Are We Becoming a World Civilization?

As the world's leaders gather in New York for the UN General Assembly, do you wonder about the overall direction of the human race now that we are some 13 years into the 21st century? While pressing issues such as turmoil in the Middle East, climate change, economies in dislocation, and many others come to our immediate attention; it is interesting (in the spirit of walking while also chewing gum) to look at this question through the macro lens of history as well.

If we step back just 100 years, to September 1913, we would see that neither the United Nations nor its predecessor, the League of Nations, existed. At that time, most of the countries that will participate at this 2013 UN General Assembly were either colonies dominated by a handful of European empires, or didn't exist. If you were a woman who actually wanted to vote, you'd best be on the next boat to Australia or New Zealand. Civil rights, the radio, the television, a photograph of earth from Saturn, The Huffington Post on your cell phone, none of these was generally available.


Professor David Christian, who teaches "Big History" and started the "Big History Project" in collaboration with Bill Gates, notes in his course (one of the best I've taken) that you can see a clear trend, both in the evolution of the universe and of life on earth, towards ever greater levels of organization and complexity. Professor Christian notes that this evolution crosses major "thresholds" such as the formation of the first stars, chemical elements, planets, living cells etc. In the history of humanity, this evolution has likewise seen societies progress over many centuries in organization, from the level of tribes, to city-states, to nations. The past century has seen an unprecedented shift toward entirely new levels of organization at the global level, and this change seems only to be accelerating. Could we be crossing another major threshold in human evolution?

Thomas Friedman, who made a "Christopher Columbus in reverse" voyage of discovery to India and wrote his superb book The World is Flat: A Brief History of the Twenty-First Century, describes how the forces that converged early in the twenty-first century will, if they continue, "be seen in time as one of those fundamental shifts or inflection points, like Gutenberg's invention of the printing press, the rise of the nation-state, or the Industrial Revolution -- each of which ... produced changes in the role of individuals, the role and form of governments, the ways business was done and wars were fought, the role of women, the forms religion and art took, and the way science and research were conducted... "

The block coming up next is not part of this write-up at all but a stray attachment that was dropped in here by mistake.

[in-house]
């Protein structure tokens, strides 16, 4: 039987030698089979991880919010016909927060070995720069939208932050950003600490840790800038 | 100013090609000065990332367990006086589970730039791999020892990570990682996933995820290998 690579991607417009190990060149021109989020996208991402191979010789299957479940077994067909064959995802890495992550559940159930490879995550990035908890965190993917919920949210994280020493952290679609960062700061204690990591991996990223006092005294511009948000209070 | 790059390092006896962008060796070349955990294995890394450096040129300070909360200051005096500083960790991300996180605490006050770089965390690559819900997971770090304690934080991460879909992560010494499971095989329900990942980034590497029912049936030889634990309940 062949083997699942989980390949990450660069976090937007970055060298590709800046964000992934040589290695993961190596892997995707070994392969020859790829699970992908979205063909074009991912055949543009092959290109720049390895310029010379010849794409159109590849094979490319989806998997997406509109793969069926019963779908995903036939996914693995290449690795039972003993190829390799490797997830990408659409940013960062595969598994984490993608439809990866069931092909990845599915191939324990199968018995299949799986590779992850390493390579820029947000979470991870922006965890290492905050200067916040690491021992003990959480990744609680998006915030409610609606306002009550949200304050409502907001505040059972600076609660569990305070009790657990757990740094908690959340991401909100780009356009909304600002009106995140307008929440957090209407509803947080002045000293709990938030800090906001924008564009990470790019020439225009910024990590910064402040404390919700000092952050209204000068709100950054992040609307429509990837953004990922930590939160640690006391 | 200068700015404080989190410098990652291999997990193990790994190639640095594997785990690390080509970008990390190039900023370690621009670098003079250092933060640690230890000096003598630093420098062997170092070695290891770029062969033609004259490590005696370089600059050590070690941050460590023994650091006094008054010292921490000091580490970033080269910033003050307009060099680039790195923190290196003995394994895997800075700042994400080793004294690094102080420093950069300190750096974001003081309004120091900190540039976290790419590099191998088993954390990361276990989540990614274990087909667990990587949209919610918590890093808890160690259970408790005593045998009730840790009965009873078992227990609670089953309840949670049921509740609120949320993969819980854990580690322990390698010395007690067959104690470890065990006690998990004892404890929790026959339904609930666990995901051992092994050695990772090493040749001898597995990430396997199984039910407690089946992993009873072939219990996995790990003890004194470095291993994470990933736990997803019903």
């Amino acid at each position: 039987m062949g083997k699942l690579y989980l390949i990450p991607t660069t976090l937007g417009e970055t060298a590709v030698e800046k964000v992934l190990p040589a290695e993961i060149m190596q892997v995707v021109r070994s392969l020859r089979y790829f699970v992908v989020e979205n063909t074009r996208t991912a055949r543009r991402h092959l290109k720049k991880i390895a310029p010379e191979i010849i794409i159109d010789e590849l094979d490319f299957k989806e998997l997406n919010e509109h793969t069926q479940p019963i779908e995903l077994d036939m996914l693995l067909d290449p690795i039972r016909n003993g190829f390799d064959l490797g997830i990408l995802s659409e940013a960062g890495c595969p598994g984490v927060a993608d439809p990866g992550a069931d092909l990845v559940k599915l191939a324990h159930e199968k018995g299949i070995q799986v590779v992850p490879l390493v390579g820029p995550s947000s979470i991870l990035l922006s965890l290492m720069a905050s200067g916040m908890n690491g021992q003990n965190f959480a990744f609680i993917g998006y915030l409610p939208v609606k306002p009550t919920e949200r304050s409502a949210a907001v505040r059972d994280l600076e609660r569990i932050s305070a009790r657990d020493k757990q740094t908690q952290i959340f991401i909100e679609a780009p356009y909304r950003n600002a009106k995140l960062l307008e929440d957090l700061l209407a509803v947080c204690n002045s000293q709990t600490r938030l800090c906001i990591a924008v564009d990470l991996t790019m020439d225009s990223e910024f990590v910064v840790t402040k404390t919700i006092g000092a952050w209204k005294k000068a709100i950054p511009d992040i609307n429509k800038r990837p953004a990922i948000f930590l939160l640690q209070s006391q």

One hundred and fifty years ago, a prisoner in what was considered the remotest and harshest prison of the Ottoman Empire foresaw and wrote extensively about this epic transition in human society. Baha'u'llah, the Founder of the Baha'i Faith, wrote to the world's leaders during the 1860s and 1870s about the need for them to convene a "vast, an all-embracing assemblage" that would "lay the foundations for the World's Great Peace" for this next stage of human history. His recommendations were ignored at the time, but have gradually been only partially adopted over the past 150 years, sadly after the loss of scores of millions of lives in world wars and other conflicts. The Baha'i writings describe this gradual emergence of "a world community, the consciousness of world citizenship, the founding of a world civilization and culture" as "the highest stage in the stupendous evolution of man's collective life on this planet."

In case we worry that a world civilization implies the human race eats only McDonald's and wears only Chicago Bulls t-shirts (a scary thought indeed), it goes without saying that seeing the "earth as one country, and mankind its citizens" does not mean negating sane and intelligent patriotism for one's country, any less than being a citizen of the United States means rejecting residency of your own state at the same time. Like a variety of flowers enhancing the beauty of a garden, Friedman describes in "The World is Flat" a recent phenomenon he calls the "globalization of the local" which can empower a flourishing of "more globalization of local cultures, art forms, styles, recipes, literature, videos and opinions."

The human race has never had the experience of a world civilization before. If this is where the forces of history are moving us, there is no precedent for us to look to on a global scale. Like a child growing, it won't happen fast enough to be a sound-byte on television news, but you definitely notice it. If this is not the direction we are heading, then what is? If it is, then many fundamental shifts of thinking lie ahead for us, our children and grandchildren, because we can't successfully live in a new reality with old patterns of thought. It is a question worth discussing more often because the implications are so deep; I'd love to read your comments and please vote on the survey question below.